Early detection is key to check glaucoma, say experts

Glaucoma is irreversible and usually asymptomatic, unlike cataract, say doctors.

Glaucoma is irreversible and usually asymptomatic, unlike cataract, say doctors.  

‘An estimated 4 % of general population are suffering from the ailment’

Early detection of glaucoma is the key to arrest damage to eyes as the disease as the ailment is irreversible and usually asymptomatic, unlike cataract, Dr. T. Raveendra, head of glaucoma and anterior segment of Sankar Foundation Eye Hospital has said.

“Periodic screening for those above 40 years of age is advisable. High risk groups such as those with a family history of glaucoma and diabetics must do it to prevent further damage of their eyes,” Dr. Raveendra told The Hindu as the World Glaucoma Week began on Sunday.

Glaucoma damages the optic nerves which connects eyes to the brain, usually due to high eye pressure. It normally happens when fluid builds up in the front part of eyes. The extra fluid increases the pressure, damaging the nerves, he explains.

Referring to the incidence of the ailment, Dr. Raveendra says an estimated 4 % of the general population and 10 % among those with a previous family history are suffering from it. “The problem with patients is that they tend to discontinue using medicines, once they get some relief and the deterioration of sight continues. They must understand that once damage is done, there is no way of reversing it and the patient would become blind gradually,” he says.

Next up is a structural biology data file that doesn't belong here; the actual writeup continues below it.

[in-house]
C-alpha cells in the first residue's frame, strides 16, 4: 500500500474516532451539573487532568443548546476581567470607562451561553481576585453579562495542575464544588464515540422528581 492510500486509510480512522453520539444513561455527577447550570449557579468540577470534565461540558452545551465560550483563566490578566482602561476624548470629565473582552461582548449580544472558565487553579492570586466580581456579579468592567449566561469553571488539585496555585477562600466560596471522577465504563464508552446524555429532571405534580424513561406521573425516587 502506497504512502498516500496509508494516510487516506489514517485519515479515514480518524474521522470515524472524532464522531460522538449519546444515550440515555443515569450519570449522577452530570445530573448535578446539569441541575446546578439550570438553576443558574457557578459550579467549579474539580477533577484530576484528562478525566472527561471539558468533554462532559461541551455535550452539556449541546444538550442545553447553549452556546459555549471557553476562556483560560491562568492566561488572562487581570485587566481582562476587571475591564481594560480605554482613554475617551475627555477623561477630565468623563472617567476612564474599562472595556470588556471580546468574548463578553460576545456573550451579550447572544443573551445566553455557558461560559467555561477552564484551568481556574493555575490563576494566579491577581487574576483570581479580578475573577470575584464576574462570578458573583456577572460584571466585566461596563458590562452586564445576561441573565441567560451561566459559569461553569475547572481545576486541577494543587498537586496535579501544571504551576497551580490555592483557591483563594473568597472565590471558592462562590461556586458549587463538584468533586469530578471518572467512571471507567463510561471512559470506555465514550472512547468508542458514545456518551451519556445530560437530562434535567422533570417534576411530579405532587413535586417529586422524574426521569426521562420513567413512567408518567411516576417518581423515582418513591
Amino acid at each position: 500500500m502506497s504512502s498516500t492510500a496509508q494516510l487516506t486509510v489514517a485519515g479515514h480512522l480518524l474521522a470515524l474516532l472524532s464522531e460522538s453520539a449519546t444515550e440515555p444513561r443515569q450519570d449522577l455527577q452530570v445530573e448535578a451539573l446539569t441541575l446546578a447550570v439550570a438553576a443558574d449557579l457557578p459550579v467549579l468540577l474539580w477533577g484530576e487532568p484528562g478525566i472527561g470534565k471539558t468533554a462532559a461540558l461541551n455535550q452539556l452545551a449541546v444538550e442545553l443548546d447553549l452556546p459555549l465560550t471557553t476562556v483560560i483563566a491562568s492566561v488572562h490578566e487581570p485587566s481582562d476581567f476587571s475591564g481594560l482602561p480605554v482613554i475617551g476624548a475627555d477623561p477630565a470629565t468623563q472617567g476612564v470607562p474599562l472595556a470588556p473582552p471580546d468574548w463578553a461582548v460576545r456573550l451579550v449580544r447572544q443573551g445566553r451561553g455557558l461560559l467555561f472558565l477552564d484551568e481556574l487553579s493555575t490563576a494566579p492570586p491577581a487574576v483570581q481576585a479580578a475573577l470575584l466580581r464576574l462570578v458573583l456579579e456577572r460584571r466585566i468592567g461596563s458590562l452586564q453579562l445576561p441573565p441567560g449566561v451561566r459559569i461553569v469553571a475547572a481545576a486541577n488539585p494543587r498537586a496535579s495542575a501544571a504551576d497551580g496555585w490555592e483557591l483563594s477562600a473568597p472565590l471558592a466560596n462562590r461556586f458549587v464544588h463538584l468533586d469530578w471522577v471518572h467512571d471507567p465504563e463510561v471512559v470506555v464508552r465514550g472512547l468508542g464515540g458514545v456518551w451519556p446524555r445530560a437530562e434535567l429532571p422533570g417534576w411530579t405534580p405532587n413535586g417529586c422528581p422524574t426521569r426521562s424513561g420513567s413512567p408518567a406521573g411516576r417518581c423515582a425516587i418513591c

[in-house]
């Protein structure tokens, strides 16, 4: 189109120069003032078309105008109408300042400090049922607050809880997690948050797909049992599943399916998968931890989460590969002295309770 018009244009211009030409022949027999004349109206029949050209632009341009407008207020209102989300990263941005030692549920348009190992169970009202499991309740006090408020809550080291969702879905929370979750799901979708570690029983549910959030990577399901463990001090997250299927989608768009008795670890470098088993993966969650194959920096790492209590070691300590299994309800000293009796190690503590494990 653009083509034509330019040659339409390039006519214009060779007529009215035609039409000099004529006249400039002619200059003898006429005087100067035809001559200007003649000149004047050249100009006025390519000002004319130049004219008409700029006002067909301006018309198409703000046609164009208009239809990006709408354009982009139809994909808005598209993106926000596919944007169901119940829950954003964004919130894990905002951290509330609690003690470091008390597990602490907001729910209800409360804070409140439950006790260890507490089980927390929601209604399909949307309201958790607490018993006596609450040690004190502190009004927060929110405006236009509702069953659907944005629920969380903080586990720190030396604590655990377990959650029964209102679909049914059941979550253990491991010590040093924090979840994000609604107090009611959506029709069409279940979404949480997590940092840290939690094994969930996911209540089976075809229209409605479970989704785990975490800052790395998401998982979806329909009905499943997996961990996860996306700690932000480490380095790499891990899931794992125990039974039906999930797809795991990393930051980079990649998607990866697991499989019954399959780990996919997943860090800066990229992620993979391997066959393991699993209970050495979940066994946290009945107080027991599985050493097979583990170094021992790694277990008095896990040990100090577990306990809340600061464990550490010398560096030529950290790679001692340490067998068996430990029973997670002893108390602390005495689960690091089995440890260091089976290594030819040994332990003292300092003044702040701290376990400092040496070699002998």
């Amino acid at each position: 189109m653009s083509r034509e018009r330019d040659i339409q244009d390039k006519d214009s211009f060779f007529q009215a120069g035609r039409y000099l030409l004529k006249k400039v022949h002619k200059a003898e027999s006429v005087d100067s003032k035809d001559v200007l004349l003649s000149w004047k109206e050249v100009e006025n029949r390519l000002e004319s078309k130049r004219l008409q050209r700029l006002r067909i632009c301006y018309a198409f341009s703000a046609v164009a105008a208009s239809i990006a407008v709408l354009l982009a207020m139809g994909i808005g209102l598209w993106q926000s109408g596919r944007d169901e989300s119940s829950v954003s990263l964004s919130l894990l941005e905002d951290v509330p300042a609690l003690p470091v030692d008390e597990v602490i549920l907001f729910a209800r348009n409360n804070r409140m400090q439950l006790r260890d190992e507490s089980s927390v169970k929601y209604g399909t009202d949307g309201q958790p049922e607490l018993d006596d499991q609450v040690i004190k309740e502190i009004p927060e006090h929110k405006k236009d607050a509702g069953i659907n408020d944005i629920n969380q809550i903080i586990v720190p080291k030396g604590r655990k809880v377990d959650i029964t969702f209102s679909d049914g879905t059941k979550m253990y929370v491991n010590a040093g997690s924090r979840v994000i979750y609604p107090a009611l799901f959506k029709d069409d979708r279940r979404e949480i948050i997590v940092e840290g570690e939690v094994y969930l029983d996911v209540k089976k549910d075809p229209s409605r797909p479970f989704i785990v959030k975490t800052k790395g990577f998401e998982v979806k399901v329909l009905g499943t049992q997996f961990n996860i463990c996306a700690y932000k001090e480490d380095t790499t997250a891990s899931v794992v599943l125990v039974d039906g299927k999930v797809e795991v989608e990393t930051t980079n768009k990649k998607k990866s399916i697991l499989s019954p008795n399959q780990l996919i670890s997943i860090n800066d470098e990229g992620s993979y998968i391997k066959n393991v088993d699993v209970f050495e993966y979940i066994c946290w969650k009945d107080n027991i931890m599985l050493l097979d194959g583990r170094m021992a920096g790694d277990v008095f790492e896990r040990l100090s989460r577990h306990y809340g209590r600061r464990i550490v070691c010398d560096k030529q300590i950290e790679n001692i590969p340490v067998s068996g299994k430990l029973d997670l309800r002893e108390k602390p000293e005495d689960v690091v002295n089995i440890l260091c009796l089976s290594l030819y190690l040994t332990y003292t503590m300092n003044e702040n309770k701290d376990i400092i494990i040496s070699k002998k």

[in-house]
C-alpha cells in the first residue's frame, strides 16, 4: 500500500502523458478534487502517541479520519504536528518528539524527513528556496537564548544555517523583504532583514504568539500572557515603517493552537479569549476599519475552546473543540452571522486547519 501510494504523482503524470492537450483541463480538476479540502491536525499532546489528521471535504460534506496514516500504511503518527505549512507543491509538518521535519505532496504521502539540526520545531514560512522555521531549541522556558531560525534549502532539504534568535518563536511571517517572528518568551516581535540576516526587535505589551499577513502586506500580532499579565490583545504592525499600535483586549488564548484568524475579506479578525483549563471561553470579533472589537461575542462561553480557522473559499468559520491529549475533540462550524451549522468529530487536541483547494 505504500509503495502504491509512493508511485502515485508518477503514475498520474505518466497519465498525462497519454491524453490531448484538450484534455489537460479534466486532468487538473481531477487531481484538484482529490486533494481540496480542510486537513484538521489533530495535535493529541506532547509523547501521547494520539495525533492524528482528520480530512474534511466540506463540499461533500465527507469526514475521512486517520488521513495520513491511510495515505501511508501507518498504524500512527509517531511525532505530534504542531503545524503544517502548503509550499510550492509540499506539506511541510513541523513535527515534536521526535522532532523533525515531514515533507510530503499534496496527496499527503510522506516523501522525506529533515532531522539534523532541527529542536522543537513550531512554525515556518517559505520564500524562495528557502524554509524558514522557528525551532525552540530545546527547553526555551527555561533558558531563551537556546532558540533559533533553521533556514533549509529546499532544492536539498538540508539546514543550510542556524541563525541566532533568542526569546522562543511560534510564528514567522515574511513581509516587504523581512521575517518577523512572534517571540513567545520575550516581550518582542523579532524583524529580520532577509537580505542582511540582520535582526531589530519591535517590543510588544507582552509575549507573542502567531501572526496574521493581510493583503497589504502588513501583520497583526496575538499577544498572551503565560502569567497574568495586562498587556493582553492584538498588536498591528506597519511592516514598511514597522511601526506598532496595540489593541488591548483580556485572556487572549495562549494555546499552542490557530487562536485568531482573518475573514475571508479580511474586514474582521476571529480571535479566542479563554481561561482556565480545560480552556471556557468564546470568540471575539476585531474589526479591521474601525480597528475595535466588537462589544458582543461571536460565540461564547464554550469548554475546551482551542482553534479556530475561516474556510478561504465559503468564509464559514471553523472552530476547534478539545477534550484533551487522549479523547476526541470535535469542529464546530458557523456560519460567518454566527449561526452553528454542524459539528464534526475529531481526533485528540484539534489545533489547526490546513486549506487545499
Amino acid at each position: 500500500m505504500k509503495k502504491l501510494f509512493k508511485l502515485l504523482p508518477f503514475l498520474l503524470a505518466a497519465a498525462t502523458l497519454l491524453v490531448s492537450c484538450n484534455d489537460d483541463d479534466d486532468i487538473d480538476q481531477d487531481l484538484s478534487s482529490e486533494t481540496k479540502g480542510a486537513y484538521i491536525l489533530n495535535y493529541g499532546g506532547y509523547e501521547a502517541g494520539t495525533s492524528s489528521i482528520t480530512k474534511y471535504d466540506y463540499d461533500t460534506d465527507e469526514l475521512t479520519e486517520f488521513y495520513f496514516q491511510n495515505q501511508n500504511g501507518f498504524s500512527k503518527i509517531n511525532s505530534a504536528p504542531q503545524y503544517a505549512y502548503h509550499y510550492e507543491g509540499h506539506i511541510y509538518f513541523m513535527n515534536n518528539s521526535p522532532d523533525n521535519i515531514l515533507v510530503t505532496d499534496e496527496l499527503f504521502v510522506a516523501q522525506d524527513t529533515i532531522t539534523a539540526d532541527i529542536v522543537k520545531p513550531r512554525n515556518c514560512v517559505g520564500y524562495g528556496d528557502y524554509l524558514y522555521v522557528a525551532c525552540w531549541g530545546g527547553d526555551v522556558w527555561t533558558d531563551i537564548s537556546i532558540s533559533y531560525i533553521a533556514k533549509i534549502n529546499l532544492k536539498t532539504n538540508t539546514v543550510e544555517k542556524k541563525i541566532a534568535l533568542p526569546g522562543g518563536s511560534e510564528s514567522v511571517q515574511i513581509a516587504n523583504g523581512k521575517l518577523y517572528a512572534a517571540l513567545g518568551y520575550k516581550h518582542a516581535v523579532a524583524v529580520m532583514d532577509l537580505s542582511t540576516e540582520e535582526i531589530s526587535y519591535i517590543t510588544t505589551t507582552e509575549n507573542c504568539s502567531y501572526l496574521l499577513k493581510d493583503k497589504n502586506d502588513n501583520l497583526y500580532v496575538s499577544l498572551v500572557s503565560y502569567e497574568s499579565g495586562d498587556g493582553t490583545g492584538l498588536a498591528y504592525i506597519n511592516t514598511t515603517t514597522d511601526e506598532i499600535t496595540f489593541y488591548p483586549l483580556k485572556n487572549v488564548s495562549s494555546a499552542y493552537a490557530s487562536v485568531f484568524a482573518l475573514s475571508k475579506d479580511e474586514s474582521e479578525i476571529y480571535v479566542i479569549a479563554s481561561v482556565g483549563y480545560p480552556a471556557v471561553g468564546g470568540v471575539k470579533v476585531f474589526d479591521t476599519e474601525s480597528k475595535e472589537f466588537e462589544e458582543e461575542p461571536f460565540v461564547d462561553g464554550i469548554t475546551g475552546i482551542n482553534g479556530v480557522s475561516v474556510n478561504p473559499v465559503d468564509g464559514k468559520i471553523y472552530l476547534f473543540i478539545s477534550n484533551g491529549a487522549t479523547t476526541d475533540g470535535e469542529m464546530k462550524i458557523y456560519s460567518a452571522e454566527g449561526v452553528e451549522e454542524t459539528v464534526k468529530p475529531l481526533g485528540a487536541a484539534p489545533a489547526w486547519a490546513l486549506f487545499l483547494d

Primary Open Angle Glaucoma (POAG) is a common variant, which does not show any symptoms such as eye pain and sudden visual disturbance. Primary Angle Closure Glaucoma (PACG), though less common, shows such symptoms.

‘Awareness needed’

“Awareness is the need of hour to educate people on the importance of regular eye testing after 40 years of age,” Visakha Ophthalmic Society secreatary Dr. Raveendra said. Though glaucoma in children is rare, it is being seen at the outreach camps conducted by the Sankar Foundation Hospital. The incidence of paediatric glaucoma is estimated to be 1 in 10,000 births. In children, the size of the eye ball increases, unlike in adults. The problem is neglected even by parents till the child does not complain of vision disturbances, he explains.

Diagnostic tests

The basic tests include eye pressure check up, optic nerve examination and gonioscopy. The advanced tests are visual field analysis, optical coherence, tomography and pachymetry. “A child affected by glaucoma, if not treated early, could be blind,” Dr. Raveendra adds.

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Printable version | Mar 30, 2020 3:57:19 PM |

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